How to kill a CBD

Sun, 11 Sep 2011 04:47:23 PDT
Magnificent post Tom, thank-you!

> Message du 11/09/11 11:03
> De : "Tom Mitchell" 
> A :
> Copie à : 
> Objet : [pbs] How to kill a CBD
> I'm sure that most readers of the PBS list want to get back to talking about bulbs. The enthusiasm for growing plants - as many and as varied as possible - that shines from every post on this forum is its defining characteristic. My policy proposal would be to harness that enthusiasm to the ends of plant conservation by doing exactly what we are doing...but more of it. 

Several members of the forum have mentioned the UK's system of 'National Collections'. In principle this is a great idea but the Charity that runs the scheme, Plant Heritage is fatally damaged by its self-imposed slavish adherence to treaties such as the CBD and CITES. One national collection holder recently told me that he had collected seed of his favourite genus on a field trip in South America and had raised and was selling plants from this source. He was threatened with expulsion from the scheme because 'we cannot be seen to be condoning _____ breaking the law.' 

Why not establish an informal network of US-based 'International Collections'? The huge advantage to basing such an organisation in the USA is that it is the only large, wealthy country that has not signed the CBD. You can thumb your nose at it without fear of prosecution. Don't limit the number of collections per genus. The more, the better. Don't make the mistake of appointing a committee or allowing one to appoint itself. The committee will immediately become part of the establishment and want to insist on complying with the CBD and you'll be back to square one.

As for the CBD, my advice is to ignore it. As I said, treat it with the contempt it deserves. We cannot change it from within, so let's destroy it from without. 

With any new law it is wise to ask the Roman Senator Cassius's question - 'cui bono', who benefits? In the case of the CBD the answer is emphatically not biodiversity, for all the reasons previously discussed. In the case of the CBD, no-one benefits because it is toothless and routinely ignored. The would-be beneficiaries, however, are the bureaucrats, who get to attend conferences in fancy hotels to negotiate these things, their political masters, who can claim to their bone-headed electorates to be 'doing something' and the business interests that pull the puppets' strings. It is instructive to quote from an email I received while I was writing this from a friend who has worked all his life as a conservation biologist.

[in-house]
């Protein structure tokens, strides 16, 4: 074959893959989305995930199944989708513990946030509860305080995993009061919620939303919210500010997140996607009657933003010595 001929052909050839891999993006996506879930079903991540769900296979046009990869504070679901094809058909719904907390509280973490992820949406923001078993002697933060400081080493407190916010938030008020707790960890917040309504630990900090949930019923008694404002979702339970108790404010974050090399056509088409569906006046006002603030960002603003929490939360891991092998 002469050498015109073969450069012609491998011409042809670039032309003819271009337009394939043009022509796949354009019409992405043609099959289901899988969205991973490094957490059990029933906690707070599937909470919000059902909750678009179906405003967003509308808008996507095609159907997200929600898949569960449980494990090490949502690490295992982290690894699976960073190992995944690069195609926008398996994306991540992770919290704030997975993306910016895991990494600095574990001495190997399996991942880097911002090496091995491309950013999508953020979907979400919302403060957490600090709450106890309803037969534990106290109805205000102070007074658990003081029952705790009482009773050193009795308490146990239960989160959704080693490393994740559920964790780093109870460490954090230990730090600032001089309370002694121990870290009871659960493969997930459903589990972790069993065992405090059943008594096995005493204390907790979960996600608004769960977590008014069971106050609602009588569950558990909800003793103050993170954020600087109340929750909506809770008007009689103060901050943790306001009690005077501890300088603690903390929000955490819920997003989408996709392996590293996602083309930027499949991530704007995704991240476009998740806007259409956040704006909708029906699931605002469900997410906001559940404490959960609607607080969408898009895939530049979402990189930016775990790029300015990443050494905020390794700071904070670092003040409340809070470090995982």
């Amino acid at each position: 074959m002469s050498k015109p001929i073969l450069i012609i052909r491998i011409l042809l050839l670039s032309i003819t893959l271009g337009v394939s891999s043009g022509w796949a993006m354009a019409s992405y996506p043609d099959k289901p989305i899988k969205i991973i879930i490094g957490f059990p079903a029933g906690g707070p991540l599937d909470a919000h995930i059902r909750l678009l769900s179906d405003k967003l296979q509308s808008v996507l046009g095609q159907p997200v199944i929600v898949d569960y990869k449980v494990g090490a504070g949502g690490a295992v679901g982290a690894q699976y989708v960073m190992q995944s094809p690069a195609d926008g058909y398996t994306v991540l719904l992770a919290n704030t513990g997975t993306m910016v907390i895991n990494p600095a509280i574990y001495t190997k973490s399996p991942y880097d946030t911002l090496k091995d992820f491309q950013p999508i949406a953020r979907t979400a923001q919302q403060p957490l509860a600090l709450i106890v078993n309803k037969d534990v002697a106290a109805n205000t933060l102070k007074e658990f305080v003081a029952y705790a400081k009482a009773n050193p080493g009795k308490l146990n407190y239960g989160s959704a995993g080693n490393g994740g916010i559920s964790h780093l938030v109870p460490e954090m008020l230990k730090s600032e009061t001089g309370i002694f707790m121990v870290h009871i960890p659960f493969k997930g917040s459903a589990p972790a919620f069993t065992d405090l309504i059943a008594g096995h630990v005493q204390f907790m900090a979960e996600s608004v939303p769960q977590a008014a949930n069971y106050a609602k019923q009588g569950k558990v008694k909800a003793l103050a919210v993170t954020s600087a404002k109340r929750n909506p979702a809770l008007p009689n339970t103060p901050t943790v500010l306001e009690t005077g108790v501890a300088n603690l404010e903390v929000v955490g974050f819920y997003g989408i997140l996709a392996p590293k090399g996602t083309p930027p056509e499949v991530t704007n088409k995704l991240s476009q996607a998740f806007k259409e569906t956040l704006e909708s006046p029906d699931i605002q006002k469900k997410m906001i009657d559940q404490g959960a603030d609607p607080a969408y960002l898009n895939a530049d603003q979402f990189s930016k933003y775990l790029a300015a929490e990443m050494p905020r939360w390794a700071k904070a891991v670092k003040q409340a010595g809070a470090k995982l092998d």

'You can imagine that, in 1992 [the 'Earth Summit', where the CBD was born], every nation state arrived at the table with strict instructions from their respective despots back at home to fight, tooth and nail, for their self-interests.  More, they are not to sign off on anything that will damage their development process, as they see it. Translated, this means that they don't want to sign off to anything that will cost money for any industry in which the Big Men, back at home, have vested interests.  They don't want to have an aggressive, fang-bearing lion that'll come and bite them later in the arse.'

Another friend, a high-ranking conservationist, who works at the front line of bird conservation, wrote even more revealingly in response to an earlier diatribe of mine against the CBD:

' I especially love your treatise on the CBD - I share your views but can not express them as I work for an NGO and we have to praise it.'

'We have to praise it.' These two guys are passionate conservationists and have taken poorly paid, insecure jobs in an effort to promote biodiversity conservation. Yet they cannot say what they think if they want to keep these jobs. We are on our own, I'm afraid, but collectively we are up to the task.

Best wishes,


> Some might suggest that an organization like PBS or NARGS or 
> AGS or even AHS and RHS  campaign to resolve the issue of propagation 
> and distribution, but there seem to be complicities within 
> complicities and well meaning do-gooders preventing all the most 
> desirable results.
> I don't have a clue to even an approach to an answer, but the 
> current situation seems foolish at best.
> Tom and Boyce can you suggest the first step to resolve this? 
> A step that shows cooperation between both the regulators and 
> authorities, and the growers and gardeners who might implement some 
> changes?
> BestJim W.
> * as well as national regulatory agencies, greed and the status quo
> -- 
> Dr. James W. Waddick
> 8871 NW Brostrom Rd.
> Kansas City Missouri 64152-2711
> Ph.    816-746-1949
> Zone 5 Record low -23F
> Summer 100F +

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